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Copyright The Regents of the University of California, 1992.

UCLA Law Review

COMMENT: FREEDOM OF SPEECH AND WORKPLACE HARASSMENT.

AUGUST, 1992

39 UCLA L. Rev. 1791

Author

Eugene Volokh *

Excerpt

INTRODUCTION

In essence, while Title VII does not require an employer to fire all 'Archie Bunkers' in its employ, the law does require that an employer take prompt action to prevent such bigots from expressing their opinions in a way that abuses or offends their co-workers. By informing people that the expression of racist or sexist attitudes in public is unacceptable, people may eventually learn that such views are undesirable in private, as well. Thus, Title VII may advance the goal of eliminating prejudices and biases in our society. 1

Said about almost any other variety of opinion, this statement -- by a federal appeals court -- would be a civil libertarian's nightmare. Imagine a law requiring that "an employer take prompt action to prevent [Communists] from expressing their opinions in a way that abuses or offends their co-workers," or a law that, "by informing people that the expression of [unpatriotic] attitudes in public is unacceptable" will eventually teach them "that such views are undesirable in private, as well." Most would agree that such a law would raise grave First Amendment concerns, even if applied only to speech in the workplace.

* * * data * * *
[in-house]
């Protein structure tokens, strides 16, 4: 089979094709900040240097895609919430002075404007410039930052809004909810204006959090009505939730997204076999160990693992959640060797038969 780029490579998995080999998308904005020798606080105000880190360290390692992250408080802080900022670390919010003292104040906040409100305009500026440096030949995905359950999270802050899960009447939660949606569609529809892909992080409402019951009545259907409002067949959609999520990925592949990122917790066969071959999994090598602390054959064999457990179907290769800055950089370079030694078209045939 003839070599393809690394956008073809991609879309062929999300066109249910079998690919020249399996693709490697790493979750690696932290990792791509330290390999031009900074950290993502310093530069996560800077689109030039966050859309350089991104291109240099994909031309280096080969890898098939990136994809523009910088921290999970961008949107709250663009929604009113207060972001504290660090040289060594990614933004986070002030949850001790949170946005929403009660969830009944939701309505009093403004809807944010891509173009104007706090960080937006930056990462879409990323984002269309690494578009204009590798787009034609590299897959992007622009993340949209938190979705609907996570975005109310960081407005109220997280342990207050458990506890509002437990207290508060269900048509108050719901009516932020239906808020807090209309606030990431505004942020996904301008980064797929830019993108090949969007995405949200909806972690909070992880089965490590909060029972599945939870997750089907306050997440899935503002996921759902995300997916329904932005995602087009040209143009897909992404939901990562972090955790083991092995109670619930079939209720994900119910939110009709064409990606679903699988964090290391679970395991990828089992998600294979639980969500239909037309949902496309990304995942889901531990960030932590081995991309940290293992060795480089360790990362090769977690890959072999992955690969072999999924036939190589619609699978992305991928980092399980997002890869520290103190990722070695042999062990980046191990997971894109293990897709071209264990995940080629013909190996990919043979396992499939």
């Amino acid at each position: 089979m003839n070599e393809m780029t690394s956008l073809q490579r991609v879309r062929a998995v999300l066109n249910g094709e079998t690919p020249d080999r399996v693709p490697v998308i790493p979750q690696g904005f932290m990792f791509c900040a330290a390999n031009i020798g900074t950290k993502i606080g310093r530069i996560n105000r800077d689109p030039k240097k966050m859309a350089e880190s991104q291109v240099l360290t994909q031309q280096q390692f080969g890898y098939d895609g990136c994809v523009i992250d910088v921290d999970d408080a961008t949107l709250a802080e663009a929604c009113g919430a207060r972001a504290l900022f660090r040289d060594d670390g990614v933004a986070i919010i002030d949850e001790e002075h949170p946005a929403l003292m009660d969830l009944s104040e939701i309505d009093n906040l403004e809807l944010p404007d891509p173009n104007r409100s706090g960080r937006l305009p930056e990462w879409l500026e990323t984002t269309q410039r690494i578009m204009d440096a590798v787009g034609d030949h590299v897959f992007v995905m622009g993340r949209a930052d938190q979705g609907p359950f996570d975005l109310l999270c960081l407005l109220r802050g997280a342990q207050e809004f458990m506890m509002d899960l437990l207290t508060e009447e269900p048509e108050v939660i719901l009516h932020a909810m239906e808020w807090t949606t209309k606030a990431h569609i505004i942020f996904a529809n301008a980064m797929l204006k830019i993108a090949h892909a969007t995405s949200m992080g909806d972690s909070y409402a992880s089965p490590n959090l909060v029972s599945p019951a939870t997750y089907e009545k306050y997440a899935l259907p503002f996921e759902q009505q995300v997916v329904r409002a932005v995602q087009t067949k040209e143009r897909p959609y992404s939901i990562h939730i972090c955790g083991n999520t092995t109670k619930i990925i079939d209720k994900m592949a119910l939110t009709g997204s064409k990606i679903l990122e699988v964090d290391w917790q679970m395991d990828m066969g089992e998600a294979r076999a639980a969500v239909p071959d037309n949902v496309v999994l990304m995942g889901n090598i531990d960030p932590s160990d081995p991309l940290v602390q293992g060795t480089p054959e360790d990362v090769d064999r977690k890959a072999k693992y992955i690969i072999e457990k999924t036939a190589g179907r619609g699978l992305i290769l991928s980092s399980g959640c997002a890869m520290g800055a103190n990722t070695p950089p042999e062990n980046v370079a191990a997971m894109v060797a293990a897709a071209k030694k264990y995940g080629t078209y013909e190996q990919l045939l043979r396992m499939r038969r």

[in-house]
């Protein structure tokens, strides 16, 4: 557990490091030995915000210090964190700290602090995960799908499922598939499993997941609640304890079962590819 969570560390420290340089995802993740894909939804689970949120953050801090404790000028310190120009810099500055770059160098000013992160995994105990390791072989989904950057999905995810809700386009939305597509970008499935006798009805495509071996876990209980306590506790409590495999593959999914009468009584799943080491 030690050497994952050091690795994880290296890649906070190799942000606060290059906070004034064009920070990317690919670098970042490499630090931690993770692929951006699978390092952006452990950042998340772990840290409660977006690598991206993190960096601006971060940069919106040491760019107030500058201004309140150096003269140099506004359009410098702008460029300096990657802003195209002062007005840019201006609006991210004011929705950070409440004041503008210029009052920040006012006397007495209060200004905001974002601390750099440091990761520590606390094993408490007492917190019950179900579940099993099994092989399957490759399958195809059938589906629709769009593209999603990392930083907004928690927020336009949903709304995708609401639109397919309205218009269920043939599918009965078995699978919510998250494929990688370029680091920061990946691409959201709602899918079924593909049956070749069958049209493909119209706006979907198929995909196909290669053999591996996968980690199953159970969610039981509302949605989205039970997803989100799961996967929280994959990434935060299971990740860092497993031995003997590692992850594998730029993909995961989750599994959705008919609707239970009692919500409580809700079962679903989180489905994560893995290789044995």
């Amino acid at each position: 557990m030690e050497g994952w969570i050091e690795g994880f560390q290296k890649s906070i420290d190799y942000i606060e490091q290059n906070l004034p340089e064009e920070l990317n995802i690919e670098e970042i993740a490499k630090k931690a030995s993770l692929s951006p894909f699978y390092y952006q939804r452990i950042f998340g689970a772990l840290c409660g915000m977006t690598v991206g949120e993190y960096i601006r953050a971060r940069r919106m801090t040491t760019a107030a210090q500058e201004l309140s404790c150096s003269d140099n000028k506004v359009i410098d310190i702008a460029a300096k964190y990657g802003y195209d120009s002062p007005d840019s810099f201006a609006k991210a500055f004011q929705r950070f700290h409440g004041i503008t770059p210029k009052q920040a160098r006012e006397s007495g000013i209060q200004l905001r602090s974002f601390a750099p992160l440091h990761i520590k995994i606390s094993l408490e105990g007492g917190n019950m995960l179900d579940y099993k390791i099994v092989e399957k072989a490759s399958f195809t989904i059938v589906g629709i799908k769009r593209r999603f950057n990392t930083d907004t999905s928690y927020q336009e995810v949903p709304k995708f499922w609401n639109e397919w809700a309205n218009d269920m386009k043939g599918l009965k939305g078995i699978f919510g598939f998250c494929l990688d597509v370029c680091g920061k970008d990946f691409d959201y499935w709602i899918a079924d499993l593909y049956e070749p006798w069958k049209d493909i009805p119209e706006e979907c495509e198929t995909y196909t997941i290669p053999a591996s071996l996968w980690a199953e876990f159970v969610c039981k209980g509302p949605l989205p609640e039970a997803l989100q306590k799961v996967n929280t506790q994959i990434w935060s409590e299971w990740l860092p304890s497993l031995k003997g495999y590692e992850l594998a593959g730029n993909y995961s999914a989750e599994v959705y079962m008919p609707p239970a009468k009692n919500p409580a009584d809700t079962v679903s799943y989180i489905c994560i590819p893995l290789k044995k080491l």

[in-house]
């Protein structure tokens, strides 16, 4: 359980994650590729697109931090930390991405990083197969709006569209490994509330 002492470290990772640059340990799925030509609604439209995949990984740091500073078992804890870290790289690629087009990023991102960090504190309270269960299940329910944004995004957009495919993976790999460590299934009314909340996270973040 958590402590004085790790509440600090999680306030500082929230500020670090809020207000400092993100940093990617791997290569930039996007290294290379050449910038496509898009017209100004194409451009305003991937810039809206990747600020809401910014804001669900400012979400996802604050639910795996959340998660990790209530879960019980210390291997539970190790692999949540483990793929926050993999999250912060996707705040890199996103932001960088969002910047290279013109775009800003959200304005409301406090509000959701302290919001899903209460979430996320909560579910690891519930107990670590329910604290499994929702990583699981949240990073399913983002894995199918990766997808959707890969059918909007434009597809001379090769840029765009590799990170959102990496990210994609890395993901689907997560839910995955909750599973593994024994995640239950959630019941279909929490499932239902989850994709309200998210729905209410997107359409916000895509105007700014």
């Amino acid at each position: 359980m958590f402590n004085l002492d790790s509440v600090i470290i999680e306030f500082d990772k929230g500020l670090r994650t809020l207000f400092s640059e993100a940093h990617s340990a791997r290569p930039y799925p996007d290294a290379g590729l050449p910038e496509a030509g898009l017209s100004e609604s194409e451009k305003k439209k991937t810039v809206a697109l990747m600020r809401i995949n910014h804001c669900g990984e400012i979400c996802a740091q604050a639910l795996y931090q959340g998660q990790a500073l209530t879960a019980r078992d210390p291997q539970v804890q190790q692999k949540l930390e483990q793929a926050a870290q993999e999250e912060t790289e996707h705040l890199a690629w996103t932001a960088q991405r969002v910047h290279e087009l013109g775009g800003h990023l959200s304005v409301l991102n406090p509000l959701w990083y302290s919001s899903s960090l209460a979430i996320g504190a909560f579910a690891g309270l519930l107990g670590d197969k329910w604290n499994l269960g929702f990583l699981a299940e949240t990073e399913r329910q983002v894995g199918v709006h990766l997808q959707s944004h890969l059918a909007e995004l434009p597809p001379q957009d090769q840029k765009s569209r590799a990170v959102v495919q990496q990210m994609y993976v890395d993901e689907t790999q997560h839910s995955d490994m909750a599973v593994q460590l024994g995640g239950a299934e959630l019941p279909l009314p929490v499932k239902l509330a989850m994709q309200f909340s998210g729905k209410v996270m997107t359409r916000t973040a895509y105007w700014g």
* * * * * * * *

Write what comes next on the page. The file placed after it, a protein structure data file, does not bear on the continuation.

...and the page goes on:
But harassment law -- the body of law under Title VII 2 and related state statutes that govern harassing speech in the workplace 3 -- has faced remarkably few First Amendment challenges. Few courts applying harassment law even discuss free speech issues, and many commentators have almost taken the constitutionality of harassment law for granted. 4 In part ...
 
 
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